The Jerusalem File is a bleak thriller set in modern day Jerusalem about isolated and alienated people, rife with illusions and deception. A retired security-services officer, Levin, lives alone and spends his days tracking for various clients; one day, a casual friend asks him to track a beautiful woman named Deborah, the friend's ex-wife, whom the friend is convinced is having an affair. Naturally, Levin becomes fascinated with her and the plot thickens from there.
The only truth that exists in these characters' world is love; everything else is up for grabs as Levin finds out as he becomes more and more involved with this couple and their desperate lives. Suddenly, the man believed to be Deborah's lover is killed, and what little truth Levin has relied on so far is called into question.
Joel Stone's book is a taut pageturner shot through with sadness and loneliness; traumas new and old shape the story and the characters' lives, testing their strengths and their weaknesses as they try to connect with each other and themselves:
Levin put the gun away, under his jacket. Not enough nerve. Maybe, in the last instance, of not enough love. He left Joseph and walked back through the corridor, not glancing at the stranded shells in their wheelchairs. He felt very lucky. Deborah would be coming to him at the end of the week, which was something to look forward to. In Jerusalem, that was all you could ask for.I enjoyed The Jerusalem File; it's a short book that reads quickly, and a great example of crime fiction that is both gritty and approachable for the non-genre reader. Sadly, Stone passed away in 2007. I think genre fans, literary fiction readers and readers interested in portraits of modern Israeli life would enjoy this off-the-beaten-path novel about what people will do for love.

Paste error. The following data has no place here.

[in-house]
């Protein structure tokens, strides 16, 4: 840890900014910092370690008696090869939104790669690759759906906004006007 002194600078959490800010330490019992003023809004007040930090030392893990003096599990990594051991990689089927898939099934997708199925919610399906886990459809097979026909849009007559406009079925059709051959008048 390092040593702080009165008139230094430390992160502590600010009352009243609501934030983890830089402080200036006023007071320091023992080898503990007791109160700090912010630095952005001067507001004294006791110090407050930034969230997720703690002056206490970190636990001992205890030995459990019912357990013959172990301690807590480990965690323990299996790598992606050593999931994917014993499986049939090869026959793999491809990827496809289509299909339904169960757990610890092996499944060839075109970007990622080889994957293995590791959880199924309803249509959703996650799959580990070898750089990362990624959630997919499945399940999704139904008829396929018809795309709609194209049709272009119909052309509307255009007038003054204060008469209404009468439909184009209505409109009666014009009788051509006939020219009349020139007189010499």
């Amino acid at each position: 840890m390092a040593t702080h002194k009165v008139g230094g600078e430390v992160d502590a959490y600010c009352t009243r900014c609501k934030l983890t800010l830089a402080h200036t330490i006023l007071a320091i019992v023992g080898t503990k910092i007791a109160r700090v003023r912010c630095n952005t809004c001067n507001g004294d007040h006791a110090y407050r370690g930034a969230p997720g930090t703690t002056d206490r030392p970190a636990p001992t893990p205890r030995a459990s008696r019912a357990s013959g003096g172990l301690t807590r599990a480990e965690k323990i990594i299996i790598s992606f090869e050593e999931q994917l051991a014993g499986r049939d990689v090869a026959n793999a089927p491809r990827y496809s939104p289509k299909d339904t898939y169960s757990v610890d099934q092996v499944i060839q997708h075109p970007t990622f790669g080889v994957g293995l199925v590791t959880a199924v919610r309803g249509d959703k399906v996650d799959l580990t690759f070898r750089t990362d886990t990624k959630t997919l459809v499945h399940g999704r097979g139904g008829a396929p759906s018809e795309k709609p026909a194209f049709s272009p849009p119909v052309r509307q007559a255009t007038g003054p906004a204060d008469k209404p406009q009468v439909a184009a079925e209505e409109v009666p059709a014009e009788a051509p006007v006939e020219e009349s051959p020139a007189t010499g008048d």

More in my Publisher Spotlight series on Europa Editions:
- Introduction to the Series,
- Tuesday: Interview with editor-in-chief Michael Reynolds,
- Wednesday: Review of Heliopolis, by James Scudamore, nominated for the Man Booker Prize,
- Thursday: Interview with James Scudamore.
- Monday: Review of The Hottest Dishes of the Tartar Cuisine, by Alina Bronsky, due out next month,
- Tuesday: Interview with Alina Bronsky,
- Wednesday: Review of Hygiene and the Assassin, by Amélie Nothomb,
- Thursday: Review of The Jerusalem File, by Joel Stone.